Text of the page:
Thursday, July 21, 2011

Literary Blog Hop: July 21-24

Welcome to the Literary Blog Hop hosted by The Blue Bookcase!

This blog hop is open to blogs that primarily feature book reviews of literary fiction, classic literature, and general literary discussion.

How do I know if my blog qualifies as "literary"? Literature has many definitions, but for our purposes your blog qualifies as "literary" if it focuses primarily on texts with aesthetic merit. In other words, texts that show quality not only in narrative but also in the effect of their language and structure. YA literature may fit into this category, but if your blog focuses primarily on non-literary YA, fantasy, romance, paranormal romance, or chick lit, you may prefer to join the blog hop at Crazy-for-books that is open to book blogs of all kinds.

Instructions for entering the Literary Blog Hop:

1. Grab the code for the Button.

Literary Blog Hop

2. Answer the following prompt on your blog.
(Suggestions for future prompts? Email to them us at

Discuss Bibliotherapy. Do you believe literature can be a viable form of therapy? Is literary writing more or less therapeutic than pop lit or nonfiction?

Our answer comes from Christina:

Reading has always made me feel better. But until this last week, when a friend pointed me toward the Bibliotherapy wikipedia article, I didn't know books were used purposefully in therapy. Since then, I've been thinking a lot about how the right book at the right time can make a difference in a person's life.

With that first question, my immediate instinct is to answer that yes, of course, literature is absolutely a viable form of therapy. As a depressed teenager, Reviving Ophelia and Prozac Nation improved my outlook on life more than I ever could have expected. Other girls and women had experienced what I was experiencing, and reading their stories helped me realize that I didn't have to feel alienated or embarrassed or ashamed about what I was going through. In a lot of ways, those books were my first steps toward healing. I can imagine that there are a lot of other situations where a book might provide that first improvement: Post-Traumatic Stress Disorder, Anxiety surrounding major life changes, maybe some mood and personality disorders.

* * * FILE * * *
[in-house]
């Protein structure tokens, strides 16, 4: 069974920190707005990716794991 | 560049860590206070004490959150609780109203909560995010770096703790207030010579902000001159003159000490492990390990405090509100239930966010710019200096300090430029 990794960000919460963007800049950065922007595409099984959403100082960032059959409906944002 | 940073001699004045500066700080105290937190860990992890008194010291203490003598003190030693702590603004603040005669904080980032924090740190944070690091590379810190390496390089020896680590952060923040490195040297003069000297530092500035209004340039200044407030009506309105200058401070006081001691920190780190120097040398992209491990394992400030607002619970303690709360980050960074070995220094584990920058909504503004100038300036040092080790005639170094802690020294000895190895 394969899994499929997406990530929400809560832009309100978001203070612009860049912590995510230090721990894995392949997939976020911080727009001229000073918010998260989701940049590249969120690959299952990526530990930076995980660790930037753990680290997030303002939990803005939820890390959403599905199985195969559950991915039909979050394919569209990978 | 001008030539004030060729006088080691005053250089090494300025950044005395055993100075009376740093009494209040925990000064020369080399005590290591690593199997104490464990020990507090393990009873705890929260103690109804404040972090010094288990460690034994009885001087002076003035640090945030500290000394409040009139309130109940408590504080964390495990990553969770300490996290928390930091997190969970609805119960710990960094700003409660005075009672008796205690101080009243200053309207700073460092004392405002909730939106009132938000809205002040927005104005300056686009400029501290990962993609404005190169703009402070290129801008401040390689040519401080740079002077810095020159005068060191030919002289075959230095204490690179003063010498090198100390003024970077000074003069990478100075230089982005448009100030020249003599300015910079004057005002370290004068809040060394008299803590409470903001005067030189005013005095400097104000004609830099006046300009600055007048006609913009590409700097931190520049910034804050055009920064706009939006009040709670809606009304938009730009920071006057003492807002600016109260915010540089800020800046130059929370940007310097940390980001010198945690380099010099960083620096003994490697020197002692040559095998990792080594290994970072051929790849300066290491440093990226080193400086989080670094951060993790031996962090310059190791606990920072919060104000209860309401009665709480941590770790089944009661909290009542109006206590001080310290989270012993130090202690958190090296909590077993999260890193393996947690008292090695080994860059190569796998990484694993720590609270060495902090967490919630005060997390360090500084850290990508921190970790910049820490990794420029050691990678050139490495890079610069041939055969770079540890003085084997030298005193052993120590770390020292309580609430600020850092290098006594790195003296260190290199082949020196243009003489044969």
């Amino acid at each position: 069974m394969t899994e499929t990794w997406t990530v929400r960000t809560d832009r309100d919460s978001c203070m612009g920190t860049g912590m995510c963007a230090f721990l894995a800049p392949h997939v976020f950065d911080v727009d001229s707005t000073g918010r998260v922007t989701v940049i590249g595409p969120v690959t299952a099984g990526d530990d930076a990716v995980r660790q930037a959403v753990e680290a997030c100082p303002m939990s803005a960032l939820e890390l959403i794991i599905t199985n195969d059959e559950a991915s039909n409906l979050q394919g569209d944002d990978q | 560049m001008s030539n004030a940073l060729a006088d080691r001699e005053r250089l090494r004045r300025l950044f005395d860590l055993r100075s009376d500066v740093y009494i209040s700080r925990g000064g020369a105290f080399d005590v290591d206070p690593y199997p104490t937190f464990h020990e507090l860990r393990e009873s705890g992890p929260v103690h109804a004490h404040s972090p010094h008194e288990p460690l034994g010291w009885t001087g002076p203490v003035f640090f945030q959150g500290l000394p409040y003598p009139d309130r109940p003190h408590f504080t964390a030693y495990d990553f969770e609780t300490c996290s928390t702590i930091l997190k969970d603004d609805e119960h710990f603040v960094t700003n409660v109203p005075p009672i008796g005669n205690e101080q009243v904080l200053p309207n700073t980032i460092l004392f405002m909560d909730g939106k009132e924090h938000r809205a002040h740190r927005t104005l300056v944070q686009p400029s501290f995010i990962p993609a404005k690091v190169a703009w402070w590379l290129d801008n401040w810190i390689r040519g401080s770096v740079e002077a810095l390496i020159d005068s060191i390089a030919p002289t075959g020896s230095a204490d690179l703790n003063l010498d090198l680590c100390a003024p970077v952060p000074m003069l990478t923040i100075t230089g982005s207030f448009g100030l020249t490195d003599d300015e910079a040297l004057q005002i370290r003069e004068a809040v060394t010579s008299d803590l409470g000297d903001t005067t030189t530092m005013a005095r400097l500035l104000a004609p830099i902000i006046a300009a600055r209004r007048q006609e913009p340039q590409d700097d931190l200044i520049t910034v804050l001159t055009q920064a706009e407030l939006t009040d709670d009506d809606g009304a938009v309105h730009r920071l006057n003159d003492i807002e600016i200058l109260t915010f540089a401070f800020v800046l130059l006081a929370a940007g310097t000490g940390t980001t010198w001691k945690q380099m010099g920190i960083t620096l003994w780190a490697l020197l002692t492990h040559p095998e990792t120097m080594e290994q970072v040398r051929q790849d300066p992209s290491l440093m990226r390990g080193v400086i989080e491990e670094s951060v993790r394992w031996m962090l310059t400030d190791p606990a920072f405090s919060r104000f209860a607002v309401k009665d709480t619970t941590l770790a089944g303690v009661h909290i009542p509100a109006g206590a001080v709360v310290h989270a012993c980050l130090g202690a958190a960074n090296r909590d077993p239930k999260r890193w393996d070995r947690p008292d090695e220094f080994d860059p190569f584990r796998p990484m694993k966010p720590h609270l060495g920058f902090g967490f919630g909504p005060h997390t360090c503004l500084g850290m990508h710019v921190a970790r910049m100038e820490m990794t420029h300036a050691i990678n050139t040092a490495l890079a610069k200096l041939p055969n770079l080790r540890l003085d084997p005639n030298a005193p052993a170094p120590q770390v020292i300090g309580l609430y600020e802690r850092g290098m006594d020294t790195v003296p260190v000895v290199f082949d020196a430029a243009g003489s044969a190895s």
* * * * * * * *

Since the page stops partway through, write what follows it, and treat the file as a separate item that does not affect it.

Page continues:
The therapeutic setting is one of only a handful of situations where I don't think Literature Proper really has much on Pop Lit and informational nonfiction. I mean, if you're a book snob (like so many of us here at the Literary Blog Hop) obviously good writing is going to speak to you more than poor writing. But taking a more general view of the literate population of the world, it's the message and the story that will make a difference to someone who is hurting, not necessarily the literary devices or style of prose. If I were a counseling psychologist would I only recommend Literature to my clients? Nope, I'd recommend whatever they were likely to read and appreciate.

Is literature really going to solve everyone's problems? Probably not. And is it the only or best solution in most cases? Probably not. Is it going to cure psychosis? No. And the last thing I want to suggest is that depressed people just need to read more good books. It took years of antidepressants and counseling before I really came out of the dark (to use one of many horrible clich├ęs about depression) and every person's situation is different. But I love the idea of books as a part of therapy, and I wish I were better at recommending the right books to the friends who really need them. I wish I could change people's lives by recommending the right book. That's a beautiful thing.

3. Add your link to the Linky List below.Happy Hopping!
*PLEASE NOTE: if you do not answer the question and link back to The Blue Bookcase in a post on your blog, you will be removed from the Linky list.